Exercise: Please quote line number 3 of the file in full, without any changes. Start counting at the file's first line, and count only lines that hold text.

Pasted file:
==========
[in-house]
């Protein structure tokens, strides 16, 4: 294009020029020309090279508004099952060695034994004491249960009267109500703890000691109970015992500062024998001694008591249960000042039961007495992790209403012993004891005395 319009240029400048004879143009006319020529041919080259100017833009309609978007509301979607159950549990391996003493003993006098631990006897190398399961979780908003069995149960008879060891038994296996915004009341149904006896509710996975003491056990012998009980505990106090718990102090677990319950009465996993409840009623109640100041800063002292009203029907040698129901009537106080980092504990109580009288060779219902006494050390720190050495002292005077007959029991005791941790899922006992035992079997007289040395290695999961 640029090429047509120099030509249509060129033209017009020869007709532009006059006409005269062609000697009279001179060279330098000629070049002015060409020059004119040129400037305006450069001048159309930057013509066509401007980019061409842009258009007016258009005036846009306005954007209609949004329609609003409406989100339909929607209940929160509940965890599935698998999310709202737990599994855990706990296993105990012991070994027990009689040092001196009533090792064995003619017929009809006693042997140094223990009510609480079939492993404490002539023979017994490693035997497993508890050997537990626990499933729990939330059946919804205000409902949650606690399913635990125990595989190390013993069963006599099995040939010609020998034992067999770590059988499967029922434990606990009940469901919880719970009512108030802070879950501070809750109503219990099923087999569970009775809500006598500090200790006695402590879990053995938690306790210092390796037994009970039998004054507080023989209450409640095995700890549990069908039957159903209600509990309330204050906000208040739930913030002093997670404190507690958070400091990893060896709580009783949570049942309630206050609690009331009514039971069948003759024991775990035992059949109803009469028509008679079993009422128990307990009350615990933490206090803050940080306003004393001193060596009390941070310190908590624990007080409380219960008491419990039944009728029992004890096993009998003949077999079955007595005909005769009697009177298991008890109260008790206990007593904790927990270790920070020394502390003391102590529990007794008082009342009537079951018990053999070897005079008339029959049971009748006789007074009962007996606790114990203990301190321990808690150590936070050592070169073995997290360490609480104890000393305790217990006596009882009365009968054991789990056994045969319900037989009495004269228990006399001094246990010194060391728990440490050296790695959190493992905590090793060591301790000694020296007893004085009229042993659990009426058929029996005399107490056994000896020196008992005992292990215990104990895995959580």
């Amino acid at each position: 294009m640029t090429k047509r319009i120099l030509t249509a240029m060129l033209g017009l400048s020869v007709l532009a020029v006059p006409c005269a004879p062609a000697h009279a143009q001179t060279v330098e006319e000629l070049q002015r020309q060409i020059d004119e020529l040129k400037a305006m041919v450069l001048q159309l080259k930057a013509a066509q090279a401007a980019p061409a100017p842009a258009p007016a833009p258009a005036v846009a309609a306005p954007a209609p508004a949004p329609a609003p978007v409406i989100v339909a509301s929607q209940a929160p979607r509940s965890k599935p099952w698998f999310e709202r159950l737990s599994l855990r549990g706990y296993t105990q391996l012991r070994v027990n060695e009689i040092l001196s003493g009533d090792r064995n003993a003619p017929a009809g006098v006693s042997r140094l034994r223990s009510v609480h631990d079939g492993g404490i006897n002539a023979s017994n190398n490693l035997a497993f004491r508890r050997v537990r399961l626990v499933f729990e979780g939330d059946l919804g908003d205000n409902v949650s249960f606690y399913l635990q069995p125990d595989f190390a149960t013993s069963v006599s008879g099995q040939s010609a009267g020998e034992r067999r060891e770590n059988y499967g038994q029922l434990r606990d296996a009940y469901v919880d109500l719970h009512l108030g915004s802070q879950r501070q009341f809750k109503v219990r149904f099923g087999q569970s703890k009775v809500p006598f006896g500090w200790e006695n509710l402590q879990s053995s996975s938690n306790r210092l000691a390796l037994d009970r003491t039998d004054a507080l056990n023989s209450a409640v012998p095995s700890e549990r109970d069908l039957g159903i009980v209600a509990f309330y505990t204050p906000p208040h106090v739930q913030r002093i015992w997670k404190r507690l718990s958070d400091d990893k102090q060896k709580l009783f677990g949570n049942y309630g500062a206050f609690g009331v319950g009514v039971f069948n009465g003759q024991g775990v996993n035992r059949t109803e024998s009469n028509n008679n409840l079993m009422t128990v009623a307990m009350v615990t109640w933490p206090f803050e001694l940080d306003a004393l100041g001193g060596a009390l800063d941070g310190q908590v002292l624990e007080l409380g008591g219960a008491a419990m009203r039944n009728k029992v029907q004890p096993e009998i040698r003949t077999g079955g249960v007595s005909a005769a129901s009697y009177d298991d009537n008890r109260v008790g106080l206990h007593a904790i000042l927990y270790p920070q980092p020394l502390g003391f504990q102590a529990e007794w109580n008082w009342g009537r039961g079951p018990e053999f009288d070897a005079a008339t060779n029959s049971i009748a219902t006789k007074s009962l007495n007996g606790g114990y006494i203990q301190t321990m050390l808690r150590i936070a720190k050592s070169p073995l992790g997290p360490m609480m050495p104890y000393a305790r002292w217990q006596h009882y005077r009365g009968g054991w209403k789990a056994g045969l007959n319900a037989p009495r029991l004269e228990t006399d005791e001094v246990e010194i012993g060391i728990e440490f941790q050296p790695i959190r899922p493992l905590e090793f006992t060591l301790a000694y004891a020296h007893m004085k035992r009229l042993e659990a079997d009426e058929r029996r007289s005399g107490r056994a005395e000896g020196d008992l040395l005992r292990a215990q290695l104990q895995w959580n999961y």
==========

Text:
């Amino acid at each position: 294009m640029t090429k047509r319009i120099l030509t249509a240029m060129l033209g017009l400048s020869v007709l532009a020029v006059p006409c005269a004879p062609a000697h009279a143009q001179t060279v330098e006319e000629l070049q002015r020309q060409i020059d004119e020529l040129k400037a305006m041919v450069l001048q159309l080259k930057a013509a066509q090279a401007a980019p061409a100017p842009a258009p007016a833009p258009a005036v846009a309609a306005p954007a209609p508004a949004p329609a609003p978007v409406i989100v339909a509301s929607q209940a929160p979607r509940s965890k599935p099952w698998f999310e709202r159950l737990s599994l855990r549990g706990y296993t105990q391996l012991r070994v027990n060695e009689i040092l001196s003493g009533d090792r064995n003993a003619p017929a009809g006098v006693s042997r140094l034994r223990s009510v609480h631990d079939g492993g404490i006897n002539a023979s017994n190398n490693l035997a497993f004491r508890r050997v537990r399961l626990v499933f729990e979780g939330d059946l919804g908003d205000n409902v949650s249960f606690y399913l635990q069995p125990d595989f190390a149960t013993s069963v006599s008879g099995q040939s010609a009267g020998e034992r067999r060891e770590n059988y499967g038994q029922l434990r606990d296996a009940y469901v919880d109500l719970h009512l108030g915004s802070q879950r501070q009341f809750k109503v219990r149904f099923g087999q569970s703890k009775v809500p006598f006896g500090w200790e006695n509710l402590q879990s053995s996975s938690n306790r210092l000691a390796l037994d009970r003491t039998d004054a507080l056990n023989s209450a409640v012998p095995s700890e549990r109970d069908l039957g159903i009980v209600a509990f309330y505990t204050p906000p208040h106090v739930q913030r002093i015992w997670k404190r507690l718990s958070d400091d990893k102090q060896k709580l009783f677990g949570n049942y309630g500062a206050f609690g009331v319950g009514v039971f069948n009465g003759q024991g775990v996993n035992r059949t109803e024998s009469n028509n008679n409840l079993m009422t128990v009623a307990m009350v615990t109640w933490p206090f803050e001694l940080d306003a004393l100041g001193g060596a009390l800063d941070g310190q908590v002292l624990e007080l409380g008591g219960a008491a419990m009203r039944n009728k029992v029907q004890p096993e009998i040698r003949t077999g079955g249960v007595s005909a005769a129901s009697y009177d298991d009537n008890r109260v008790g106080l206990h007593a904790i000042l927990y270790p920070q980092p020394l502390g003391f504990q102590a529990e007794w109580n008082w009342g009537r039961g079951p018990e053999f009288d070897a005079a008339t060779n029959s049971i009748a219902t006789k007074s009962l007495n007996g606790g114990y006494i203990q301190t321990m050390l808690r150590i936070a720190k050592s070169p073995l992790g997290p360490m609480m050495p104890y000393a305790r002292w217990q006596h009882y005077r009365g009968g054991w209403k789990a056994g045969l007959n319900a037989p009495r029991l004269e228990t006399d005791e001094v246990e010194i012993g060391i728990e440490f941790q050296p790695i959190r899922p493992l905590e090793f006992t060591l301790a000694y004891a020296h007893m004085k035992r009229l042993e659990a079997d009426e058929r029996r007289s005399g107490r056994a005395e000896g020196d008992l040395l005992r292990a215990q290695l104990q895995w959580n999961y």